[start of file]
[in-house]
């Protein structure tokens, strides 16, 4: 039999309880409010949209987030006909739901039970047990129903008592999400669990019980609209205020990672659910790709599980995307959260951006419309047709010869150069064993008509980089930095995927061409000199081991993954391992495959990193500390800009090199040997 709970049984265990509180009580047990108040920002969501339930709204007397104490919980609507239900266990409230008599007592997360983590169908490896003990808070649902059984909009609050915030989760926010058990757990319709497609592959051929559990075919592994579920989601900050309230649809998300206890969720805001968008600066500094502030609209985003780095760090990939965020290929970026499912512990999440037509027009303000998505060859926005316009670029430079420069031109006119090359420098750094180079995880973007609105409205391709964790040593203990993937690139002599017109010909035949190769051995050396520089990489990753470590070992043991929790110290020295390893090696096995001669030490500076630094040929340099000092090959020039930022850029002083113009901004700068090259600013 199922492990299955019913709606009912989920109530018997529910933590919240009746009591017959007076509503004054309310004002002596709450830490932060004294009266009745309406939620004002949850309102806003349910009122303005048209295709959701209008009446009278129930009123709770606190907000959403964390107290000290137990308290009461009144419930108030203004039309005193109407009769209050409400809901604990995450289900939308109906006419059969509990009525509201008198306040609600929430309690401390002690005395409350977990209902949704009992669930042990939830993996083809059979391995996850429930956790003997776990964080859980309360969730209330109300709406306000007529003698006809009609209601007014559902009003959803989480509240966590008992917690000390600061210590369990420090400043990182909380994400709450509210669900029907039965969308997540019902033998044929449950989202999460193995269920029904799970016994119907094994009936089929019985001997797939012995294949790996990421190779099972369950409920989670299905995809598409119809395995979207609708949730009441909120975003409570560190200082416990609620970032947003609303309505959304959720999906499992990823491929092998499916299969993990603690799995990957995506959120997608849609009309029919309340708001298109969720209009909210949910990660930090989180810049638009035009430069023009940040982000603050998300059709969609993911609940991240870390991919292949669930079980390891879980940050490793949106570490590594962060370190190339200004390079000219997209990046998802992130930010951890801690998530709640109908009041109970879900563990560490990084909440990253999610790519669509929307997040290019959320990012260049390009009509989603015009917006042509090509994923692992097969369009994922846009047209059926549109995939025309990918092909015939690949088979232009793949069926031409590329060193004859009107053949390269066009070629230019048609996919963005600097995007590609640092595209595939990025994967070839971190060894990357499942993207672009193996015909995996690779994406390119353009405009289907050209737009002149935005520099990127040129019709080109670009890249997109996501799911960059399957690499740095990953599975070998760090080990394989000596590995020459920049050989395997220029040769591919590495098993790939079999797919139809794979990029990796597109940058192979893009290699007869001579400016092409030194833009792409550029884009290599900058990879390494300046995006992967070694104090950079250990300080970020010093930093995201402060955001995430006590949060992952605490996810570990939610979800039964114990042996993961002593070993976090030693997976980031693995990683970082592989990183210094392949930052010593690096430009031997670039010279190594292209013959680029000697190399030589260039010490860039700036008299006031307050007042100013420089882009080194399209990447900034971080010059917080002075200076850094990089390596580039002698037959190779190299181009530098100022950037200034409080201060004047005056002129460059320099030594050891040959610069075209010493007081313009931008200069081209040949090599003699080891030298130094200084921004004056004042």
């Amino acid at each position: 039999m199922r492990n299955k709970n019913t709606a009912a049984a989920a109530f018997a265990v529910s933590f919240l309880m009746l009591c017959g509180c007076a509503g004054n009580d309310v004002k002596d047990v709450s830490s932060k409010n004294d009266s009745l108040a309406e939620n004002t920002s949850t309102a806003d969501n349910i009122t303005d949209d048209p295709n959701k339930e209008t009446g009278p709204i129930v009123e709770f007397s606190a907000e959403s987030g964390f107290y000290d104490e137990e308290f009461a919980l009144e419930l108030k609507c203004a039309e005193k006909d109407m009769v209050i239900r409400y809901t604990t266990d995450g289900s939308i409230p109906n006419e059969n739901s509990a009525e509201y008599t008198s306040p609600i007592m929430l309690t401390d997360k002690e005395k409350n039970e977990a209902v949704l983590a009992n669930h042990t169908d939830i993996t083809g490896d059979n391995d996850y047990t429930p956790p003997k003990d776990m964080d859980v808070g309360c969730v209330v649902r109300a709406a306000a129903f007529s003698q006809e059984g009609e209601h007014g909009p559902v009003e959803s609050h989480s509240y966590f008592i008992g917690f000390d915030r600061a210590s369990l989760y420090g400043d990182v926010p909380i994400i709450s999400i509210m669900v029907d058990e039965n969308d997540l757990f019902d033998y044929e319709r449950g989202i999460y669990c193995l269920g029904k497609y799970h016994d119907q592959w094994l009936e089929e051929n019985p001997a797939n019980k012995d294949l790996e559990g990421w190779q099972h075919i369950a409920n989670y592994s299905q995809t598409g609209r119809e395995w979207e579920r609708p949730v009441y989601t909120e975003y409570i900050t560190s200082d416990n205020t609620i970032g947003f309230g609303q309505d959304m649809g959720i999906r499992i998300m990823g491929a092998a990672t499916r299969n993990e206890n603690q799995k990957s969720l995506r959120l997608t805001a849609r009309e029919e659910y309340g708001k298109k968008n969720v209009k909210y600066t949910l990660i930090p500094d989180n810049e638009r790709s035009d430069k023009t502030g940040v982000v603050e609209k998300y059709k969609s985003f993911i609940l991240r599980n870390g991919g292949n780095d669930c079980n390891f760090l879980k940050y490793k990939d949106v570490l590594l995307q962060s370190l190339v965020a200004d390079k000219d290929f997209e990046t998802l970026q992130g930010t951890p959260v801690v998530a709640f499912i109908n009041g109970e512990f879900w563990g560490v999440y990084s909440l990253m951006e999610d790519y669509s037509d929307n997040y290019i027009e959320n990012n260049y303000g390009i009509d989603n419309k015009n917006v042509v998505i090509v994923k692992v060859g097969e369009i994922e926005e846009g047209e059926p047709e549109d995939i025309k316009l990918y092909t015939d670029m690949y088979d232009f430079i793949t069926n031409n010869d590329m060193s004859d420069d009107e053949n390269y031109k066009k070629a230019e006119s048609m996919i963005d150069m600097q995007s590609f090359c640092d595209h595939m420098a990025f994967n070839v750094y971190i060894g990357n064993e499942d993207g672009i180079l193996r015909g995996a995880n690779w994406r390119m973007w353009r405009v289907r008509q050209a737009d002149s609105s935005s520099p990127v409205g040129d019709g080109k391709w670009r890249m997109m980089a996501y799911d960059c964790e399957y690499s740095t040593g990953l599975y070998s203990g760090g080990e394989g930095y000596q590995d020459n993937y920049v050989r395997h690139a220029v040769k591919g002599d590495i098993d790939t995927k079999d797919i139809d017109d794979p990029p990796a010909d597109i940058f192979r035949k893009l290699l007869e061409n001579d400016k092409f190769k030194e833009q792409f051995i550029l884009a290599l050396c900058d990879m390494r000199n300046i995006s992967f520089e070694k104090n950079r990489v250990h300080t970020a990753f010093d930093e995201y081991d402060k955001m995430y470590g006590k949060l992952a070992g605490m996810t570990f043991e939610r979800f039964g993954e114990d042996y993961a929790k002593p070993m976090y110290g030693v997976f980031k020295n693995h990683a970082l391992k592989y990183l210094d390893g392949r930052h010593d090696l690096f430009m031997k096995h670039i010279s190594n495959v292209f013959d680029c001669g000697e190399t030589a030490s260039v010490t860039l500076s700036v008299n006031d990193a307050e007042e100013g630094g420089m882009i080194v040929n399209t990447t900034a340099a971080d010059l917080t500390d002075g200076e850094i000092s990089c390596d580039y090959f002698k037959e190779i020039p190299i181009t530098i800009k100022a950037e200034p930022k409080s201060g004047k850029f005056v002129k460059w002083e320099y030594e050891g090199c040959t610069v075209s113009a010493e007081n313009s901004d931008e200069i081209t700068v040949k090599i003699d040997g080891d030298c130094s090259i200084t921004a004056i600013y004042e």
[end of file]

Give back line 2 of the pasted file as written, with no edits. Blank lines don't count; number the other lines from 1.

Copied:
């Protein structure tokens, strides 16, 4: 039999309880409010949209987030006909739901039970047990129903008592999400669990019980609209205020990672659910790709599980995307959260951006419309047709010869150069064993008509980089930095995927061409000199081991993954391992495959990193500390800009090199040997 709970049984265990509180009580047990108040920002969501339930709204007397104490919980609507239900266990409230008599007592997360983590169908490896003990808070649902059984909009609050915030989760926010058990757990319709497609592959051929559990075919592994579920989601900050309230649809998300206890969720805001968008600066500094502030609209985003780095760090990939965020290929970026499912512990999440037509027009303000998505060859926005316009670029430079420069031109006119090359420098750094180079995880973007609105409205391709964790040593203990993937690139002599017109010909035949190769051995050396520089990489990753470590070992043991929790110290020295390893090696096995001669030490500076630094040929340099000092090959020039930022850029002083113009901004700068090259600013 199922492990299955019913709606009912989920109530018997529910933590919240009746009591017959007076509503004054309310004002002596709450830490932060004294009266009745309406939620004002949850309102806003349910009122303005048209295709959701209008009446009278129930009123709770606190907000959403964390107290000290137990308290009461009144419930108030203004039309005193109407009769209050409400809901604990995450289900939308109906006419059969509990009525509201008198306040609600929430309690401390002690005395409350977990209902949704009992669930042990939830993996083809059979391995996850429930956790003997776990964080859980309360969730209330109300709406306000007529003698006809009609209601007014559902009003959803989480509240966590008992917690000390600061210590369990420090400043990182909380994400709450509210669900029907039965969308997540019902033998044929449950989202999460193995269920029904799970016994119907094994009936089929019985001997797939012995294949790996990421190779099972369950409920989670299905995809598409119809395995979207609708949730009441909120975003409570560190200082416990609620970032947003609303309505959304959720999906499992990823491929092998499916299969993990603690799995990957995506959120997608849609009309029919309340708001298109969720209009909210949910990660930090989180810049638009035009430069023009940040982000603050998300059709969609993911609940991240870390991919292949669930079980390891879980940050490793949106570490590594962060370190190339200004390079000219997209990046998802992130930010951890801690998530709640109908009041109970879900563990560490990084909440990253999610790519669509929307997040290019959320990012260049390009009509989603015009917006042509090509994923692992097969369009994922846009047209059926549109995939025309990918092909015939690949088979232009793949069926031409590329060193004859009107053949390269066009070629230019048609996919963005600097995007590609640092595209595939990025994967070839971190060894990357499942993207672009193996015909995996690779994406390119353009405009289907050209737009002149935005520099990127040129019709080109670009890249997109996501799911960059399957690499740095990953599975070998760090080990394989000596590995020459920049050989395997220029040769591919590495098993790939079999797919139809794979990029990796597109940058192979893009290699007869001579400016092409030194833009792409550029884009290599900058990879390494300046995006992967070694104090950079250990300080970020010093930093995201402060955001995430006590949060992952605490996810570990939610979800039964114990042996993961002593070993976090030693997976980031693995990683970082592989990183210094392949930052010593690096430009031997670039010279190594292209013959680029000697190399030589260039010490860039700036008299006031307050007042100013420089882009080194399209990447900034971080010059917080002075200076850094990089390596580039002698037959190779190299181009530098100022950037200034409080201060004047005056002129460059320099030594050891040959610069075209010493007081313009931008200069081209040949090599003699080891030298130094200084921004004056004042």